The last two chapters of the first section look at the Henryków Book through the conceptual lenses of legal memory and authoritative knowledge. This is Górecki at his best and his interpretations of the passages in which Peter wrote on writing convincingly frame his main contention that the Henryków Book was part of a bigger change in the modes of transmission of authoritative knowledge. The subchapter on the meanings of writing in charters is introducing Górecki's comparative method, which he expanded on in the second part of the book. Górecki rightly insists that the shift from memory to written record was not simply a replacement, but "a transition in a complex coexistence between them" (81). Accordingly, he focuses on the threads that connected the oral knowledge and the written word, such as Peter's informants or the charters' witness lists. The analysis of the witness lists is painstakingly meticulous, as Górecki went through hundreds of charters to identify recurrent witnesses and brought to light the communities of knowledge in which they were a part.

The second part of the book comprises five chapters and aims to sketch the world around the Henryków Book, focusing on the lands and people who lived and worked there. In order to map the material world of the monastery, Górecki turns, once again, to the Henryków Book. This time he approaches the text from a different angle, reading it as an estate survey. Górecki carefully reconstructs the strategies used by the monks to compact their properties and to consolidate and enlarge their estate. The other monastic resources--tithes, forests, mills or urban revenues, to name just a few--are also thoroughly analysed. Despite the comprehensive research on the monastic estate, Górecki never loses sight of his main subject: the interactions between individuals and communities. The world of Abbot Peter, analysed in chapter six, is a story of intertwined biographies, in which the key word is facilitator. Actually, facilitator and its derivatives are the buzzwords throughout the whole book and seems to encapsulate Górecki's view of the medieval society, from a rather functionalist perspective. The necessity of mediation is so inescapable that Górecki notices with surprise that a conflict could be solved, every now and then, without a facilitator (166). The three main characters, around which the story revolves, the knight Albert the Bearded, the notary Nicholas and Peter himself, are all, in their own way, very successful facilitators.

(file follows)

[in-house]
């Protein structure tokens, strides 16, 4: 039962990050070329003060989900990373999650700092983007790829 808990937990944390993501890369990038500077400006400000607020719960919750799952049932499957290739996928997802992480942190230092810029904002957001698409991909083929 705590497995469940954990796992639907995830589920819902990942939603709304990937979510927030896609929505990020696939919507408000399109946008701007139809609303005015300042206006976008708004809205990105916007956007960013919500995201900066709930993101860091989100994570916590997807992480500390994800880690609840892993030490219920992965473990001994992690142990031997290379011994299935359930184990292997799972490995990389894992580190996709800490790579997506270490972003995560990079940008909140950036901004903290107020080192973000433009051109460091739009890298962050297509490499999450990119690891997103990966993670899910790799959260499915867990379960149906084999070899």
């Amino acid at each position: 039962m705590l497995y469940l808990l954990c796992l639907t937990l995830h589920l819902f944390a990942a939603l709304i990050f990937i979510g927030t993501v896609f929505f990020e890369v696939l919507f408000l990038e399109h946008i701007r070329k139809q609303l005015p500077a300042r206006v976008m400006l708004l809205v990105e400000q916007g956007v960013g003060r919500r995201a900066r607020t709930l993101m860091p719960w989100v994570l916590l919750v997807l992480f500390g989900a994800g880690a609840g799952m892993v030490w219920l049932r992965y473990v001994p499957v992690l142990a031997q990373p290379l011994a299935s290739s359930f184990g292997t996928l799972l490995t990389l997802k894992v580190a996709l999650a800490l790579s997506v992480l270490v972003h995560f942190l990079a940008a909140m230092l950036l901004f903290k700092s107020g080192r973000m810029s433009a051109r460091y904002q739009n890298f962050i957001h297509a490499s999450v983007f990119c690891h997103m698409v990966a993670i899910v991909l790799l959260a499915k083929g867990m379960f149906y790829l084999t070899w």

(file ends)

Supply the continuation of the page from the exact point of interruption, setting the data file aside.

The seventh chapter is dedicated to the world of Peter's continuator. As Górecki engagingly argues, there were some substantial changes between Peter's world and that of his continuator, mainly "a shift from gift to purchase as the mode of expansion of the monastic estate" and "a transition in the range of protagonists active in or affected by property transactions" (189-190). One might add that the social role of facilitators seems to have diminished throughout the long thirteenth century. Accordingly, Górecki shifted his attention from the personal interactions to the more institutionalized patterns. For instance, he analyses the standardisation of the service owed to the duke, which took the form of a warhorse fee. Górecki's methodological assumption is that the subjects of his research, such as the meanings of the words service and liberty, the social and economic implications of milling or the use of vernaculars, are "best understood through the diplomas and the Book in conjunction" (212). His technique becomes manifest in the footnotes, where dozens of notes quoting K.H., the acronym for the critical edition of the Henryków Book, and those referring to S.U., the abbreviation for Schlesisches Urkundenbuch, alternate on each subchapter. They seldom overlap, as Górecki prefers to keep the two worlds apart and constantly restrains himself from bridging the gap between them. His methodological precaution is only one of the reasons for his reluctance to advance some broad conclusions. Another one is Górecki's explicit refusal to frame his analysis in a larger conceptual framework, such as those of European frontier or European colonization. Górecki fully justifies his choice, but one might wonder whether the frontier thesis could not be analytically useful. As Górecki himself notices, there seems to be "a connection between German settlement and writing" (148); the agents specialized in milling were "with no recorded exception, Germans" (205) or "the fief-related language always referred to Germans" (222). Obviously, Górecki is fully aware of the debates on "Germanization," but he simply, and elegantly, refuses to engage in this historiographical controversy (256).